In this case the State suggests the 1860 General Assembly, which enacted the statutes here challenged, was seeking to advance three state interests: protecting the health of the mother, protecting the morals of the mother, and protecting the life of the unborn child. Determining whether these were the state interests is not an easy task, because of the paucity of relevant materials. These statutes contain no legislative findings, nor are there available legislative committee hearings or reports, or floor debate. Since ascertainment of the state interest is an important step in determining whether or not the state may invade an area of personal liberty entitled to a high order of protection, the inquiry as to what state interest was being advanced by the 1860 General Assembly must proceed with some caution, and a clear demonstration of the...

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18 practice notes
  • Thoms v. Heffernan, No. 98
    • United States
    • United States Courts of Appeals. United States Court of Appeals (2nd Circuit)
    • January 8, 1973
    ...a judgment "denying all relief sought by plaintiffs." 405 U.S. at 541, n. 5, 92 S.Ct. at 1116. This case is also unlike Abele v. Markle, 342 F.Supp. 800 (D.Conn.1972) (three-judge court), where the court of appeals, as Judge Timbers' dissent points out, remanded for reconsideration by the d......
  • Landell v. Sorrell, Docket No. 00-9159(L).
    • United States
    • United States Courts of Appeals. United States Court of Appeals (2nd Circuit)
    • August 7, 2002
    ...it is up to the legislature to decide whether to advance another state interest in support of that law") (citing Abele v. Markle, 342 F.Supp. 800, 810-11 n. 18 (D.Conn.1972) (Newman, J., concurring), vacated, 410 U.S. 951, 93 S.Ct. 1412, 35 L.Ed.2d 683 (1973)); Tunick v. Safir, 209 F.3d 67,......
  • Roe v. Wade, No. 70-18
    • United States
    • United States Supreme Court
    • January 22, 1973
    ...state laws unconstitutional, at least in part, because of vagueness or because of overbreadth and abridgment of rights. Abele v. Markle, 342 F.Supp. 800 (D.C.Conn.1972), appeal docketed, No. 72-56; Abele v. Markle, 351 F.Supp. 224 (D.C.Conn.1972), appeal docketed, No. 72-730; Doe v. Bolton,......
  • Quill v. Vacco, No. 60
    • United States
    • United States Courts of Appeals. United States Court of Appeals (2nd Circuit)
    • April 2, 1996
    ...look, approach Page 740 occurred in our own Circuit, in a case bearing many similarities to the one before us today. In Abele v. Markle, 342 F.Supp. 800 (D.Conn.1972) ("Abele I "), a three-judge district court was asked to examine the constitutionality of a Connecticut statute that banned a......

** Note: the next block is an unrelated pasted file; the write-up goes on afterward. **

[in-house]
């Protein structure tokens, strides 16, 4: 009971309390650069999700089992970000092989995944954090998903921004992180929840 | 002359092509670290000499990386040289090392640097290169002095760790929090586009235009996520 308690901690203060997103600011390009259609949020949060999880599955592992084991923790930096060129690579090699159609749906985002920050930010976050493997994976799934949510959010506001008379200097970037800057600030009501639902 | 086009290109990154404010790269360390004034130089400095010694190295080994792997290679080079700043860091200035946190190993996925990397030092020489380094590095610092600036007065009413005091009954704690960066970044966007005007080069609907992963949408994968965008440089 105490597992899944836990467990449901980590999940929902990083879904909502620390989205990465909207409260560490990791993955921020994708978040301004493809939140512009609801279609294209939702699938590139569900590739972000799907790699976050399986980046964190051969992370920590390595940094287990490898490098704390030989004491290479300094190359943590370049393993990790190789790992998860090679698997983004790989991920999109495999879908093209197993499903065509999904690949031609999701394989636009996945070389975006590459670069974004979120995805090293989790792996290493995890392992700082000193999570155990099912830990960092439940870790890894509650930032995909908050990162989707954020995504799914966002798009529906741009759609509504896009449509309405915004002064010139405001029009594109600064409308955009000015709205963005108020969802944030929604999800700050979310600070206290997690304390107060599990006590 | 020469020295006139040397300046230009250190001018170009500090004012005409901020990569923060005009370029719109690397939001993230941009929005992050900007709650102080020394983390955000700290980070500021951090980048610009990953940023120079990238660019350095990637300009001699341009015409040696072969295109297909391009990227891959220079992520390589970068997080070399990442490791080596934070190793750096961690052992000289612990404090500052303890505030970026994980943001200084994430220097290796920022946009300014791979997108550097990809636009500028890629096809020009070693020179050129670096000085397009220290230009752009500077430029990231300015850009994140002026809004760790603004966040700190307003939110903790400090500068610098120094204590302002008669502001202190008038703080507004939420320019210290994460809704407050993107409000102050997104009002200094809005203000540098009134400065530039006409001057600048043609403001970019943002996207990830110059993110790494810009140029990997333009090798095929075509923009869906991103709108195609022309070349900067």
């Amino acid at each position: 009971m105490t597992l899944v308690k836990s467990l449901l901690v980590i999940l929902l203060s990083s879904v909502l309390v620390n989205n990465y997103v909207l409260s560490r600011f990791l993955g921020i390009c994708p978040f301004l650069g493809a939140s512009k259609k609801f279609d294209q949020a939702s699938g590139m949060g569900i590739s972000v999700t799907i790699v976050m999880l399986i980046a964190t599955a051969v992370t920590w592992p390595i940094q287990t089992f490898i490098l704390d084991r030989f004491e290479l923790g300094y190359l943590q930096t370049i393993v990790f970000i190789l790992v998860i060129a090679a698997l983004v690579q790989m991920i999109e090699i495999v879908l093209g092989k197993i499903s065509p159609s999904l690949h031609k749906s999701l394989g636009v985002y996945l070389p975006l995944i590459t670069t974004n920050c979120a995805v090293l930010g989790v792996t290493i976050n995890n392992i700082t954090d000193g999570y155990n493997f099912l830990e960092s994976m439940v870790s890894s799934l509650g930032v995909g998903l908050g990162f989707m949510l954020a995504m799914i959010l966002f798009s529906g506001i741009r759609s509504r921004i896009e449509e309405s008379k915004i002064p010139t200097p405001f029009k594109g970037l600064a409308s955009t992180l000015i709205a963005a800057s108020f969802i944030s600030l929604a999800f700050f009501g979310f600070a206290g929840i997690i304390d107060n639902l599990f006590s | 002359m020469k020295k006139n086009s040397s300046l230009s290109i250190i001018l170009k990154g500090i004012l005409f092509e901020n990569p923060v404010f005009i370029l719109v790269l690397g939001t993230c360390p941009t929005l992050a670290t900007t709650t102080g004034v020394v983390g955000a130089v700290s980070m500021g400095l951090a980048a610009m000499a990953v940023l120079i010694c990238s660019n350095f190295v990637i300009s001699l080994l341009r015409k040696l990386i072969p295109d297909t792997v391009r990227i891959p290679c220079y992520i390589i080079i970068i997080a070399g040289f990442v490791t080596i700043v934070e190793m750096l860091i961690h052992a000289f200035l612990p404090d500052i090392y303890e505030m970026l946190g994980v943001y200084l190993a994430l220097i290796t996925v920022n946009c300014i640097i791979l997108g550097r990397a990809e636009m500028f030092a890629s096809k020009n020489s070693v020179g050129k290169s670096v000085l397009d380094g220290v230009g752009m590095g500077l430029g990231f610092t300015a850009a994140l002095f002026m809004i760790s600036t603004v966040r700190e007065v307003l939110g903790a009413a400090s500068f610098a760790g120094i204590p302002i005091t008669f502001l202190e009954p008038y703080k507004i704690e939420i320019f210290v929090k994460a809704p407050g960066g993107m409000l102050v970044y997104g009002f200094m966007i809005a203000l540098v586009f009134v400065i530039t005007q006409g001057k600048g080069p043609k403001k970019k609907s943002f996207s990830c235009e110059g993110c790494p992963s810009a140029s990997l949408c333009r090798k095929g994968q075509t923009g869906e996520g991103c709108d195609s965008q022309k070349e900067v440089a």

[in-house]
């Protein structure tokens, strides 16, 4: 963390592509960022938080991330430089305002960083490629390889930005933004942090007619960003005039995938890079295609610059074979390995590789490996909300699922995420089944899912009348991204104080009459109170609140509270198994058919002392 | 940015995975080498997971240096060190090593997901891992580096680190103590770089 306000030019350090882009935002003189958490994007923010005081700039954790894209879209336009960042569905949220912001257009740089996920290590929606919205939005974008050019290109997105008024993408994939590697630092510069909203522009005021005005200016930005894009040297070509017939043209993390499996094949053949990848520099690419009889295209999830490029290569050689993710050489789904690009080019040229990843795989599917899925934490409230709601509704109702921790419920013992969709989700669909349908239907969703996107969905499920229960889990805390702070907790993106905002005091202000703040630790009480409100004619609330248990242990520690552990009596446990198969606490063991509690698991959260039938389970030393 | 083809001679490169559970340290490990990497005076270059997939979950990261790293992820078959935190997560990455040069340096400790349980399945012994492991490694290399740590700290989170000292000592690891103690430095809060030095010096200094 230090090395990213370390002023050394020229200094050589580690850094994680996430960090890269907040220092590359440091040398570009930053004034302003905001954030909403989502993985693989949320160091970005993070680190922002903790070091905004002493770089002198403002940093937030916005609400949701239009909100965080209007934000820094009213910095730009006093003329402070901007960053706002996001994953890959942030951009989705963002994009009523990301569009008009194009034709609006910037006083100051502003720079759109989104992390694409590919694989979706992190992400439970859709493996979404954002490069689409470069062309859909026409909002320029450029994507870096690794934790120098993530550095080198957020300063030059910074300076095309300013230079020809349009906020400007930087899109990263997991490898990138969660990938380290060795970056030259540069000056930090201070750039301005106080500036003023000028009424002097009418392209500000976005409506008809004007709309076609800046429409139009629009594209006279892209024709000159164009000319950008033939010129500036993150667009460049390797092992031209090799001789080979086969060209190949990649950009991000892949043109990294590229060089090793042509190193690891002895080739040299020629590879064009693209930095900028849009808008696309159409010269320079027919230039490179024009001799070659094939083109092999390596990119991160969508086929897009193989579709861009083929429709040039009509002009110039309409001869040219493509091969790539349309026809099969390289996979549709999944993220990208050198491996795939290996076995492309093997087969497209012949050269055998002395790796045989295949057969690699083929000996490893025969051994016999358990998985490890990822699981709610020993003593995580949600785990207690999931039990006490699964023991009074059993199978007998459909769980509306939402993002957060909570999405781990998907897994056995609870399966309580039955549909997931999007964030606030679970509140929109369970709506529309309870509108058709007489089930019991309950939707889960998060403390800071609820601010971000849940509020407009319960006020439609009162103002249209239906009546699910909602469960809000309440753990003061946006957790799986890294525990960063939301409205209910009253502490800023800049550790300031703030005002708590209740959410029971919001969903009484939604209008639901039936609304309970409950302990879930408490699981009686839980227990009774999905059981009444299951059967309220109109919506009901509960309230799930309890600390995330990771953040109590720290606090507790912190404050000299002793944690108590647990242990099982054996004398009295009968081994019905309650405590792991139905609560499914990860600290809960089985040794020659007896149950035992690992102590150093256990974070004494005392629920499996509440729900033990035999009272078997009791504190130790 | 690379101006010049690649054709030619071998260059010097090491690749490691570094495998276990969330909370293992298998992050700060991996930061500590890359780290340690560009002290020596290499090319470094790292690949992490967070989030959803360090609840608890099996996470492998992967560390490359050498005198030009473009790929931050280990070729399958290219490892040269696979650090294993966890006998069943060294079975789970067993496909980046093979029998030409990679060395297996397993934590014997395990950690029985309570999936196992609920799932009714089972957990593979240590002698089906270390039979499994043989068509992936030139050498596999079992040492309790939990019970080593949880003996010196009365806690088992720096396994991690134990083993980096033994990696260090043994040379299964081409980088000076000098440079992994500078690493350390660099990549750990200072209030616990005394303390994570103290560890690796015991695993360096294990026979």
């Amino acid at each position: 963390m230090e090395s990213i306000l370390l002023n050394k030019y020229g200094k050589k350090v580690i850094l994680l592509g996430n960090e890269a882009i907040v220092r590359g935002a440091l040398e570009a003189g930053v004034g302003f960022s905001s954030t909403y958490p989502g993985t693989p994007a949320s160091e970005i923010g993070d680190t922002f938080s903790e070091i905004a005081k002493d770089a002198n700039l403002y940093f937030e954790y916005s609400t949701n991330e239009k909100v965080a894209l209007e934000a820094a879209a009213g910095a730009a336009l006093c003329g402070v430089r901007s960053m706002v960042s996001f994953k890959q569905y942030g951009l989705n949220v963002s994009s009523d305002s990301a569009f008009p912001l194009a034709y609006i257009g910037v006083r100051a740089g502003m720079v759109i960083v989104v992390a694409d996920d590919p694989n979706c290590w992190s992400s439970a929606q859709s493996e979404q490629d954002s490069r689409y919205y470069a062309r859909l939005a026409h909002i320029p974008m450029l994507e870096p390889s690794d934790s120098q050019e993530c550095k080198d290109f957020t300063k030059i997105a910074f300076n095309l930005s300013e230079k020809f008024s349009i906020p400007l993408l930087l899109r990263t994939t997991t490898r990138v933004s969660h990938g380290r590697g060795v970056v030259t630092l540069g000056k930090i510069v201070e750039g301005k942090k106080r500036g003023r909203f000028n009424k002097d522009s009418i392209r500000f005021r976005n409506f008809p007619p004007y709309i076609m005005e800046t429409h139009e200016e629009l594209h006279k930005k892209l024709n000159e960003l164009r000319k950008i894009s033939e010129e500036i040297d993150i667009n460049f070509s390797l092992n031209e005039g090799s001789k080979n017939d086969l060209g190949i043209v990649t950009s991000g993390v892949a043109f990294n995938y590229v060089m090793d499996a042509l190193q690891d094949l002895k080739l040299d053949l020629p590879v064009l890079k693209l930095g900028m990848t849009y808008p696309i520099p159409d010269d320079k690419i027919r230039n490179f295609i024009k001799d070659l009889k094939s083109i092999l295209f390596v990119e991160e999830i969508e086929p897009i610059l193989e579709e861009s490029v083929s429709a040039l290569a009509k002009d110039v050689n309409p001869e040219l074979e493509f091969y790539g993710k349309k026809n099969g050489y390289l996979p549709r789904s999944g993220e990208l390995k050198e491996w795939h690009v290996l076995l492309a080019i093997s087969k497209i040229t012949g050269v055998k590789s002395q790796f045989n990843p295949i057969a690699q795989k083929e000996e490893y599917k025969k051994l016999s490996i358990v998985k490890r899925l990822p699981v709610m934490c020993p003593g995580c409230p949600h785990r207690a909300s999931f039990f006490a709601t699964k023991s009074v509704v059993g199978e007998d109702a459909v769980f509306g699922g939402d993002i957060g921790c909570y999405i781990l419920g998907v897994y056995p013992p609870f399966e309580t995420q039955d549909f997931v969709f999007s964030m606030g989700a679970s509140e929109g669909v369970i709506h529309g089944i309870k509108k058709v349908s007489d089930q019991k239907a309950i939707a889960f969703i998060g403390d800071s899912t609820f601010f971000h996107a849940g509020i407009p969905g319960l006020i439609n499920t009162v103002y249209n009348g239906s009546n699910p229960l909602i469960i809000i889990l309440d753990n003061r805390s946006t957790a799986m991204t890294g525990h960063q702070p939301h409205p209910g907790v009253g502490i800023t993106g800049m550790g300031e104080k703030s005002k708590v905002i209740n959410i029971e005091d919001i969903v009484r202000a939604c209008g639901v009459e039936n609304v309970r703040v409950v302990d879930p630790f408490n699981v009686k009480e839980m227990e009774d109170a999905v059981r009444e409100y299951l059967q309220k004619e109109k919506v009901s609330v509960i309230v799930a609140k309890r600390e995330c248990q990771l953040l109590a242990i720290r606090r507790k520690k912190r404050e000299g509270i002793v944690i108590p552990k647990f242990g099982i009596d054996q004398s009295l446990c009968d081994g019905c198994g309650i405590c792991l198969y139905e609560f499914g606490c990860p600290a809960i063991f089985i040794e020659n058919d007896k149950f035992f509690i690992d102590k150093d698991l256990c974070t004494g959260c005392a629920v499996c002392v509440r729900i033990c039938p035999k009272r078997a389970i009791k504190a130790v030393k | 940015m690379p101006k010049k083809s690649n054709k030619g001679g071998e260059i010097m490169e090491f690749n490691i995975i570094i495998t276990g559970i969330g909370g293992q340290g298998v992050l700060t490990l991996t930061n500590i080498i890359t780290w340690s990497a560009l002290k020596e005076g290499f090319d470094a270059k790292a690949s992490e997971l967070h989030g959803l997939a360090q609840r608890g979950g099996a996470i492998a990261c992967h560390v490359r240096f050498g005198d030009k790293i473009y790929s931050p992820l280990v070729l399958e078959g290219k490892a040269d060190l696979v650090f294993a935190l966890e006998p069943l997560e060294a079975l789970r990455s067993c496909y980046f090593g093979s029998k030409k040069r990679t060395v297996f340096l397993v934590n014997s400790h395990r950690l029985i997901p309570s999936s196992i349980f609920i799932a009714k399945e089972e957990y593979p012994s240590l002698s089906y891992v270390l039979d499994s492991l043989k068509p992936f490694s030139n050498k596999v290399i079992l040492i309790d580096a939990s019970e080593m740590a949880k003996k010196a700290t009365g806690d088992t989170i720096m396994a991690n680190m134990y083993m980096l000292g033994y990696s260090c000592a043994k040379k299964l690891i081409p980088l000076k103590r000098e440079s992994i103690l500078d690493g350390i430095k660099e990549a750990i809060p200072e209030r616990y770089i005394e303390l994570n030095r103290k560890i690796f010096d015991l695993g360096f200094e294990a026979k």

• Request a trial to view additional results
17 cases
  • Thoms v. Heffernan, No. 98
    • United States
    • United States Courts of Appeals. United States Court of Appeals (2nd Circuit)
    • January 8, 1973
    ...a judgment "denying all relief sought by plaintiffs." 405 U.S. at 541, n. 5, 92 S.Ct. at 1116. This case is also unlike Abele v. Markle, 342 F.Supp. 800 (D.Conn.1972) (three-judge court), where the court of appeals, as Judge Timbers' dissent points out, remanded for reconsideration by the d......
  • Landell v. Sorrell, Docket No. 00-9159(L).
    • United States
    • United States Courts of Appeals. United States Court of Appeals (2nd Circuit)
    • August 7, 2002
    ...it is up to the legislature to decide whether to advance another state interest in support of that law") (citing Abele v. Markle, 342 F.Supp. 800, 810-11 n. 18 (D.Conn.1972) (Newman, J., concurring), vacated, 410 U.S. 951, 93 S.Ct. 1412, 35 L.Ed.2d 683 (1973)); Tunick v. Safir, 209 F.3d 67,......
  • Roe v. Wade, No. 70-18
    • United States
    • United States Supreme Court
    • January 22, 1973
    ...state laws unconstitutional, at least in part, because of vagueness or because of overbreadth and abridgment of rights. Abele v. Markle, 342 F.Supp. 800 (D.C.Conn.1972), appeal docketed, No. 72-56; Abele v. Markle, 351 F.Supp. 224 (D.C.Conn.1972), appeal docketed, No. 72-730; Doe v. Bolton,......
  • Quill v. Vacco, No. 60
    • United States
    • United States Courts of Appeals. United States Court of Appeals (2nd Circuit)
    • April 2, 1996
    ...look, approach Page 740 occurred in our own Circuit, in a case bearing many similarities to the one before us today. In Abele v. Markle, 342 F.Supp. 800 (D.Conn.1972) ("Abele I "), a three-judge district court was asked to examine the constitutionality of a Connecticut statute that banned a......
  • Request a trial to view additional results
1 books & journal articles
  • Participatory Litigation: A New Framework for Impact Lawyering.
    • United States
    • Stanford Law Review Vol. 74 Nbr. 1, January 2022
    • January 1, 2022
    ...also Kesselman, supra note 105, at 52-53. (111.) Telephone Interview with Nancy Stearns, supra note 97. (112.) Id. (113.) Id. (114.) See 342 F. Supp. 800,801-02 (D. Conn. 1972), vacated, 410 U.S. 951 (115.) Cain v. Mich. Dep't of Corn, 548 N.W.2d 210, 232 (Mich. 1996) (instructing the lower......